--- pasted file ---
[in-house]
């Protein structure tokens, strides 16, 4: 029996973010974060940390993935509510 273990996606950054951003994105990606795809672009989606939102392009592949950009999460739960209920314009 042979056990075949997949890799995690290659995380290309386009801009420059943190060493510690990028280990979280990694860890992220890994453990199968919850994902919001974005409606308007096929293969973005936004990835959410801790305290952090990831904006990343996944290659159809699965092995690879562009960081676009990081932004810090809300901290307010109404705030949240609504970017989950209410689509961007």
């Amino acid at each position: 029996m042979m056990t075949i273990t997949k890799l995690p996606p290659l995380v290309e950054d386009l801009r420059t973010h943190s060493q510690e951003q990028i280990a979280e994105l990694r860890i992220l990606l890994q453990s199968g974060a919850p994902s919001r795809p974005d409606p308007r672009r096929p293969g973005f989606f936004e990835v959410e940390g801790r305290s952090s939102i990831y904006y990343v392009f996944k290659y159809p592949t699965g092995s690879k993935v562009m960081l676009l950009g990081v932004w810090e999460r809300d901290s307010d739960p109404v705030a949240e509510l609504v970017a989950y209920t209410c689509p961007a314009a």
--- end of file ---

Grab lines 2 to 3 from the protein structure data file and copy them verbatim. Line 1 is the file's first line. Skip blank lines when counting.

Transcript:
């Protein structure tokens, strides 16, 4: 029996973010974060940390993935509510 273990996606950054951003994105990606795809672009989606939102392009592949950009999460739960209920314009 042979056990075949997949890799995690290659995380290309386009801009420059943190060493510690990028280990979280990694860890992220890994453990199968919850994902919001974005409606308007096929293969973005936004990835959410801790305290952090990831904006990343996944290659159809699965092995690879562009960081676009990081932004810090809300901290307010109404705030949240609504970017989950209410689509961007």
């Amino acid at each position: 029996m042979m056990t075949i273990t997949k890799l995690p996606p290659l995380v290309e950054d386009l801009r420059t973010h943190s060493q510690e951003q990028i280990a979280e994105l990694r860890i992220l990606l890994q453990s199968g974060a919850p994902s919001r795809p974005d409606p308007r672009r096929p293969g973005f989606f936004e990835v959410e940390g801790r305290s952090s939102i990831y904006y990343v392009f996944k290659y159809p592949t699965g092995s690879k993935v562009m960081l676009l950009g990081v932004w810090e999460r809300d901290s307010d739960p109404v705030a949240e509510l609504v970017a989950y209920t209410c689509p961007a314009a």